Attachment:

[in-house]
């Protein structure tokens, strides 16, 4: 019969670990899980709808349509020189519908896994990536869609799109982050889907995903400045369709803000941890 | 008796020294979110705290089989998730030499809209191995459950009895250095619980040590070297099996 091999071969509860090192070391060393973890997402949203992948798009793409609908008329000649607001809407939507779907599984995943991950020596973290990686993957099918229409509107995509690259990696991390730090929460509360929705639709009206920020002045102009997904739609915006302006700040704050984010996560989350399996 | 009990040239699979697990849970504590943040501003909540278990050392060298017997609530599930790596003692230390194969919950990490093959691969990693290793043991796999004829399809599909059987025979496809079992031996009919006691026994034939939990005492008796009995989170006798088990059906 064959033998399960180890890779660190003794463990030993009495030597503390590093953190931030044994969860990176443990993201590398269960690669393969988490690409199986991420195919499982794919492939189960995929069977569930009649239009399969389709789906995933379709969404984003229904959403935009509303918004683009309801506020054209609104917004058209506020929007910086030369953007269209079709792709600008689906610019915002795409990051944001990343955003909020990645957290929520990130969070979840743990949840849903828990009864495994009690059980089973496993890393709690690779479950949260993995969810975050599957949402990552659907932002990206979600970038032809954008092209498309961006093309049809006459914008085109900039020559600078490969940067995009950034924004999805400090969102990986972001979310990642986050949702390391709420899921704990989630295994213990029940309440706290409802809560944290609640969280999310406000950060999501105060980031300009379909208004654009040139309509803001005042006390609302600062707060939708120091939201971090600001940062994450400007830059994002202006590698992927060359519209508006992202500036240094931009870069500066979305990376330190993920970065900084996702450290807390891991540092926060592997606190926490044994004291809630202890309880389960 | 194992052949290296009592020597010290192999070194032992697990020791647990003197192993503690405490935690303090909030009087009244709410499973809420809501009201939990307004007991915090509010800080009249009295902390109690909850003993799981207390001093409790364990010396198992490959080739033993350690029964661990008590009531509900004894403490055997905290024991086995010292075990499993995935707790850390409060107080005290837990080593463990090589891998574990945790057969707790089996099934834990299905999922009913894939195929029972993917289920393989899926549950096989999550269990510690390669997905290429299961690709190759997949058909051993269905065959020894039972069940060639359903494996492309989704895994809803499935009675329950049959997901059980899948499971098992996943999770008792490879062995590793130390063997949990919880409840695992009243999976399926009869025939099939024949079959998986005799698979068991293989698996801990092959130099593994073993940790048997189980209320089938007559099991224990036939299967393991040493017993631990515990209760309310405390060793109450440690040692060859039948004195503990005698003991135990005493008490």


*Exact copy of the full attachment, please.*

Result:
[in-house]
């Protein structure tokens, strides 16, 4: 019969670990899980709808349509020189519908896994990536869609799109982050889907995903400045369709803000941890 | 008796020294979110705290089989998730030499809209191995459950009895250095619980040590070297099996 091999071969509860090192070391060393973890997402949203992948798009793409609908008329000649607001809407939507779907599984995943991950020596973290990686993957099918229409509107995509690259990696991390730090929460509360929705639709009206920020002045102009997904739609915006302006700040704050984010996560989350399996 | 009990040239699979697990849970504590943040501003909540278990050392060298017997609530599930790596003692230390194969919950990490093959691969990693290793043991796999004829399809599909059987025979496809079992031996009919006691026994034939939990005492008796009995989170006798088990059906 064959033998399960180890890779660190003794463990030993009495030597503390590093953190931030044994969860990176443990993201590398269960690669393969988490690409199986991420195919499982794919492939189960995929069977569930009649239009399969389709789906995933379709969404984003229904959403935009509303918004683009309801506020054209609104917004058209506020929007910086030369953007269209079709792709600008689906610019915002795409990051944001990343955003909020990645957290929520990130969070979840743990949840849903828990009864495994009690059980089973496993890393709690690779479950949260993995969810975050599957949402990552659907932002990206979600970038032809954008092209498309961006093309049809006459914008085109900039020559600078490969940067995009950034924004999805400090969102990986972001979310990642986050949702390391709420899921704990989630295994213990029940309440706290409802809560944290609640969280999310406000950060999501105060980031300009379909208004654009040139309509803001005042006390609302600062707060939708120091939201971090600001940062994450400007830059994002202006590698992927060359519209508006992202500036240094931009870069500066979305990376330190993920970065900084996702450290807390891991540092926060592997606190926490044994004291809630202890309880389960 | 194992052949290296009592020597010290192999070194032992697990020791647990003197192993503690405490935690303090909030009087009244709410499973809420809501009201939990307004007991915090509010800080009249009295902390109690909850003993799981207390001093409790364990010396198992490959080739033993350690029964661990008590009531509900004894403490055997905290024991086995010292075990499993995935707790850390409060107080005290837990080593463990090589891998574990945790057969707790089996099934834990299905999922009913894939195929029972993917289920393989899926549950096989999550269990510690390669997905290429299961690709190759997949058909051993269905065959020894039972069940060639359903494996492309989704895994809803499935009675329950049959997901059980899948499971098992996943999770008792490879062995590793130390063997949990919880409840695992009243999976399926009869025939099939024949079959998986005799698979068991293989698996801990092959130099593994073993940790048997189980209320089938007559099991224990036939299967393991040493017993631990515990209760309310405390060793109450440690040692060859039948004195503990005698003991135990005493008490």